“Backup” and “Disaster Recovery” are Related, But Not Synonymous
If you’ve spent any amount of time around us, you’ve probably had the importance of data backup and disaster recovery preparation preached to you—probably more than once. However, as closely associated as the two are, they are not the same. Let’s explore the critical differences between these two processes so you can be fully prepared to attend to both.
What Separates Data Backup and Disaster Recovery?
As IT professionals, it sometimes surprises us how many people and businesses conflate these two terms. While related, the two terms refer to different parts of overall business continuity preparations.
Data backup is the creation of distinct and isolated copies of your data so that—should something happen to your original copy—you have spares to fall back on. Disaster recovery is the act of restoring operations after some interruption has taken place, which could very well involve restoring lost data from the aforementioned data backup.
This makes both factors necessary for a business to maintain its continuity, particularly when faced with a disaster of any kind.
Food for Thought Regarding Data Backup
When preparing your data backup, you need to determine what data is most critical to your operations and is therefore crucial to back up. While all data should be preserved if at all possible, prioritizing that which you’ll need in order to operate, but including as much as you can without it impacting your successful restoration of it is best. In order to avoid user error leading to lost data, your data backups should be automated.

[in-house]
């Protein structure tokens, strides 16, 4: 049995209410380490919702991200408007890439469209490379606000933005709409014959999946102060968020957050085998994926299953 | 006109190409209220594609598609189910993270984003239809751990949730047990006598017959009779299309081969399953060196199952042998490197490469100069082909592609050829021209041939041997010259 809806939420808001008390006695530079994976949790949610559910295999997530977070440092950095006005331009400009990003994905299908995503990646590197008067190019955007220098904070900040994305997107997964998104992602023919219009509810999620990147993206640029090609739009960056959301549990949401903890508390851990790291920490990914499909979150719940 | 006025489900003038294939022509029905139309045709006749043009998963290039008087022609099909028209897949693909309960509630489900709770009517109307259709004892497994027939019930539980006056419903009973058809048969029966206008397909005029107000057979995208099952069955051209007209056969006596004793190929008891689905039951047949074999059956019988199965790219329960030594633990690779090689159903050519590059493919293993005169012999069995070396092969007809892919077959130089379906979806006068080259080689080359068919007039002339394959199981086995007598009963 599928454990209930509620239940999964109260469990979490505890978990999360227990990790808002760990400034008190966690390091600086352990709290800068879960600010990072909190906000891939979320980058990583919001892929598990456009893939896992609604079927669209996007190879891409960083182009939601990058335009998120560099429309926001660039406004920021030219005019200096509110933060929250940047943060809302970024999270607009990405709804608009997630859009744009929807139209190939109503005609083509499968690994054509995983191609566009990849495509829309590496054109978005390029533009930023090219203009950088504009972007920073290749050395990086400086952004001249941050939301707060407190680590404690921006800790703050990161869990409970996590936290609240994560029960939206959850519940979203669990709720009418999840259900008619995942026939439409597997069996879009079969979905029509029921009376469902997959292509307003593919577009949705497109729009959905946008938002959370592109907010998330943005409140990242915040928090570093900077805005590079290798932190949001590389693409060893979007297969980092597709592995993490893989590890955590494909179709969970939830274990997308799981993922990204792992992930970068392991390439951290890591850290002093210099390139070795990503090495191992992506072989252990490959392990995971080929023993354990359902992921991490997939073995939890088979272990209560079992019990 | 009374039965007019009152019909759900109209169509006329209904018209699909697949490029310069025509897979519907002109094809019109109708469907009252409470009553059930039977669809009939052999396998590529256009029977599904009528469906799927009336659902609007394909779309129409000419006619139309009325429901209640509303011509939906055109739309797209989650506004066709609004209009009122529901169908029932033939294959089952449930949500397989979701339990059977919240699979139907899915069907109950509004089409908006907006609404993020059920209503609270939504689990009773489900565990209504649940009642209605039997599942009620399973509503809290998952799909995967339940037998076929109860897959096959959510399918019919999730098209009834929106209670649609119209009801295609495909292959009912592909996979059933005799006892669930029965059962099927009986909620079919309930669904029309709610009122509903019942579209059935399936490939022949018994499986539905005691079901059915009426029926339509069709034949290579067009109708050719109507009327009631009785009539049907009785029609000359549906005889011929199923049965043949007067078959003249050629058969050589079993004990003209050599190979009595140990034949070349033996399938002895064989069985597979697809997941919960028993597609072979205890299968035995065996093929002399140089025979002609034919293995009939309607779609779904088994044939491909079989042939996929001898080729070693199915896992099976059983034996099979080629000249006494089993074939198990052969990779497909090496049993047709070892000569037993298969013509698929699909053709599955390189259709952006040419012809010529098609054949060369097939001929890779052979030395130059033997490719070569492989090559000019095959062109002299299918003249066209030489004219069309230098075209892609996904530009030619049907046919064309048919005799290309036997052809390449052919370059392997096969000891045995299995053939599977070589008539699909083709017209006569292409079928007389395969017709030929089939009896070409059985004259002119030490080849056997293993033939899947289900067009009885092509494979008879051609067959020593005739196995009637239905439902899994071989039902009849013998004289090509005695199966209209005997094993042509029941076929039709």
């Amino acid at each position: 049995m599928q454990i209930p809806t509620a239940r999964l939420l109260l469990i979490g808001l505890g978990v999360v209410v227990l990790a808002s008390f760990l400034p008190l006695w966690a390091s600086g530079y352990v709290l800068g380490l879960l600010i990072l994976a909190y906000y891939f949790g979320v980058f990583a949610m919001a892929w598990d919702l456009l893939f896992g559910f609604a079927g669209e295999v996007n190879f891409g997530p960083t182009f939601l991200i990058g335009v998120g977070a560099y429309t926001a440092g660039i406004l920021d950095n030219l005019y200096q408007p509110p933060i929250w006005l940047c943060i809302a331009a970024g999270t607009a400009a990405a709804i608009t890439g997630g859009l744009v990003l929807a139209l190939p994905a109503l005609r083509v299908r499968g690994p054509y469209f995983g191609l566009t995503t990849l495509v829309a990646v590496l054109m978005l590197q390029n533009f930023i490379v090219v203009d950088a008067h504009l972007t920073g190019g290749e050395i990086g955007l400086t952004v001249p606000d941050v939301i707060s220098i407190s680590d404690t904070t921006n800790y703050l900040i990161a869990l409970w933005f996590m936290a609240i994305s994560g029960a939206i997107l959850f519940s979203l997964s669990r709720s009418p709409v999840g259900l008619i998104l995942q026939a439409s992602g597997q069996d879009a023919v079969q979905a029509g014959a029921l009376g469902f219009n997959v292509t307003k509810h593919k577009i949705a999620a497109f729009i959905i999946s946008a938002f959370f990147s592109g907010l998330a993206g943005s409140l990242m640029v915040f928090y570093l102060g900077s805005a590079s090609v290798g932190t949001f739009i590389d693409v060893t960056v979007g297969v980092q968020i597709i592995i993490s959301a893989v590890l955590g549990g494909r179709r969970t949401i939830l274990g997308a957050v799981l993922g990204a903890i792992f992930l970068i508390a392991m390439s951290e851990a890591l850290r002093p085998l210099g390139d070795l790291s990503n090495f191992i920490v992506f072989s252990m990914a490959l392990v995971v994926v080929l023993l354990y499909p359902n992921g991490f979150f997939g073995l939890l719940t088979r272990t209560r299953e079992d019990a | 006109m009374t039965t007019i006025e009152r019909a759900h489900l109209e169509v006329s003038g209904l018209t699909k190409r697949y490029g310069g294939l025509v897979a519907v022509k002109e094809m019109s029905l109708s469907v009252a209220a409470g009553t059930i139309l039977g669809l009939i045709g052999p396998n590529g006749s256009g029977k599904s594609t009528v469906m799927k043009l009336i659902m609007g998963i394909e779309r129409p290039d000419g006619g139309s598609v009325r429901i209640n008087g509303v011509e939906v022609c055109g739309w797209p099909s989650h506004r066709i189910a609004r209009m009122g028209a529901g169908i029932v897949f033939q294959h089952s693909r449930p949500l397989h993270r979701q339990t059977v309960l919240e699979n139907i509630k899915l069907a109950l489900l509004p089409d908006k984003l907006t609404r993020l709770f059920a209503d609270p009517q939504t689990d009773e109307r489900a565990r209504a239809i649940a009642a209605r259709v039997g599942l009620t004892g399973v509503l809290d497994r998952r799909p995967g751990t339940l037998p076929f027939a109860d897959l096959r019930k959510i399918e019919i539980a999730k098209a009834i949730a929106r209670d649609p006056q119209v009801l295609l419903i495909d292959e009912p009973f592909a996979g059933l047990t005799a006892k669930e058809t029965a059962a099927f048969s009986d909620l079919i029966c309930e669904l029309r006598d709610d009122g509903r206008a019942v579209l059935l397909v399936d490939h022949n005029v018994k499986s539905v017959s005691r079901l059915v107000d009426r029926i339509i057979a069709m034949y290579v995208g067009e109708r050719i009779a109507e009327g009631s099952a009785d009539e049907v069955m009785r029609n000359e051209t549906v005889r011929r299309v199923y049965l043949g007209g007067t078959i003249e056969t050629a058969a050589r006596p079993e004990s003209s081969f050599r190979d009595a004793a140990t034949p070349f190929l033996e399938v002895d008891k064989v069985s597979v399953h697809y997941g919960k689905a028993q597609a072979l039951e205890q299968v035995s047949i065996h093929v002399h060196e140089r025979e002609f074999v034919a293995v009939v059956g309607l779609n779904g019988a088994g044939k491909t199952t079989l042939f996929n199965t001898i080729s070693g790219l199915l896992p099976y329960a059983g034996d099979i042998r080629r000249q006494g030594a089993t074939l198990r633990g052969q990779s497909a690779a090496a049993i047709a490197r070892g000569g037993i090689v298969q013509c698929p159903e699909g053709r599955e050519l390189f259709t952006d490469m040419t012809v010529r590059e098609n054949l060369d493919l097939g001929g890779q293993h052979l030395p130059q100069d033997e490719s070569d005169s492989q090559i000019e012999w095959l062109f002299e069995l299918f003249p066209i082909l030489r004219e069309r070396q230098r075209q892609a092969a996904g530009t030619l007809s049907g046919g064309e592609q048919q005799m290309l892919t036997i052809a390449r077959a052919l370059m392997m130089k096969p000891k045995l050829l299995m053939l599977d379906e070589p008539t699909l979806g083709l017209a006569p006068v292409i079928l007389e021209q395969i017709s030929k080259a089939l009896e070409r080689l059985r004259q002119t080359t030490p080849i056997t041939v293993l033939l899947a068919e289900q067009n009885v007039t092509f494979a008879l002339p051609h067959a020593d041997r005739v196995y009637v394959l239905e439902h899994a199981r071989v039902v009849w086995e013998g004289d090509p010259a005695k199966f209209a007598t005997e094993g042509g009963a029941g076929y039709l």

Food for Thought Regarding Disaster Recovery
It’s important to remember that the goal of any disaster recovery process is to get your business back to an acceptable level of operations as efficiently as possible. To accomplish this, there are a few practices that are critical to follow regarding your backups. For example, best practices state that you maintain at least three up-to-date copies of your data, stored in at least two storage media, one of which is housed offsite—ideally, in the cloud. Your disaster recovery process also needs to be stress tested to ensure that it is reliable enough to serve you if need be.
If you need assistance in implementing the kind of data backup and disaster recovery strategy that you can rely on, we offer a service that delivers just that. Our all-inclusive Backup and Disaster Recovery (BDR) service acts as a preventative solution to protect your business from disaster. Give us a call at (717) 620-3042 today to learn more.